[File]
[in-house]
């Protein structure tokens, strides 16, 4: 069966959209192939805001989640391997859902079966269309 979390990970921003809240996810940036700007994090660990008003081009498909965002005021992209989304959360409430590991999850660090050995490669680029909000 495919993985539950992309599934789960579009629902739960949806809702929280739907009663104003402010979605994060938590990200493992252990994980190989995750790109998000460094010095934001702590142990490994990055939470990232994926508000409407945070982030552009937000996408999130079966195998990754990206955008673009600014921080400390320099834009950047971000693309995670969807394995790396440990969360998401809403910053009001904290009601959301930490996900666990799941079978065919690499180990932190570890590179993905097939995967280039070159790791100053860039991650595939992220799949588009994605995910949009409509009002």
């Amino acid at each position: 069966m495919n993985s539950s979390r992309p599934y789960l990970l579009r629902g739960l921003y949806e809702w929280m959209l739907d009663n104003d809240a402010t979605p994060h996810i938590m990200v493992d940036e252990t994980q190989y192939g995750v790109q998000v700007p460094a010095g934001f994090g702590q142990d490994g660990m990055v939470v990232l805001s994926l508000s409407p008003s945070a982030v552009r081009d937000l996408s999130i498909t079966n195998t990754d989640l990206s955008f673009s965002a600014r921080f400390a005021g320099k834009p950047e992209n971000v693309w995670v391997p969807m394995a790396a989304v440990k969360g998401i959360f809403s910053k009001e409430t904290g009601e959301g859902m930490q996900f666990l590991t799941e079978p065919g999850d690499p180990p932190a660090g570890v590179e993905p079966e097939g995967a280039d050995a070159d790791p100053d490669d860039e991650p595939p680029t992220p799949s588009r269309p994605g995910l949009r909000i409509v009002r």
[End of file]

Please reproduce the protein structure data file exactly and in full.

[in-house]
């Protein structure tokens, strides 16, 4: 069966959209192939805001989640391997859902079966269309 979390990970921003809240996810940036700007994090660990008003081009498909965002005021992209989304959360409430590991999850660090050995490669680029909000 495919993985539950992309599934789960579009629902739960949806809702929280739907009663104003402010979605994060938590990200493992252990994980190989995750790109998000460094010095934001702590142990490994990055939470990232994926508000409407945070982030552009937000996408999130079966195998990754990206955008673009600014921080400390320099834009950047971000693309995670969807394995790396440990969360998401809403910053009001904290009601959301930490996900666990799941079978065919690499180990932190570890590179993905097939995967280039070159790791100053860039991650595939992220799949588009994605995910949009409509009002």
């Amino acid at each position: 069966m495919n993985s539950s979390r992309p599934y789960l990970l579009r629902g739960l921003y949806e809702w929280m959209l739907d009663n104003d809240a402010t979605p994060h996810i938590m990200v493992d940036e252990t994980q190989y192939g995750v790109q998000v700007p460094a010095g934001f994090g702590q142990d490994g660990m990055v939470v990232l805001s994926l508000s409407p008003s945070a982030v552009r081009d937000l996408s999130i498909t079966n195998t990754d989640l990206s955008f673009s965002a600014r921080f400390a005021g320099k834009p950047e992209n971000v693309w995670v391997p969807m394995a790396a989304v440990k969360g998401i959360f809403s910053k009001e409430t904290g009601e959301g859902m930490q996900f666990l590991t799941e079978p065919g999850d690499p180990p932190a660090g570890v590179e993905p079966e097939g995967a280039d050995a070159d790791p100053d490669d860039e991650p595939p680029t992220p799949s588009r269309p994605g995910l949009r909000i409509v009002r």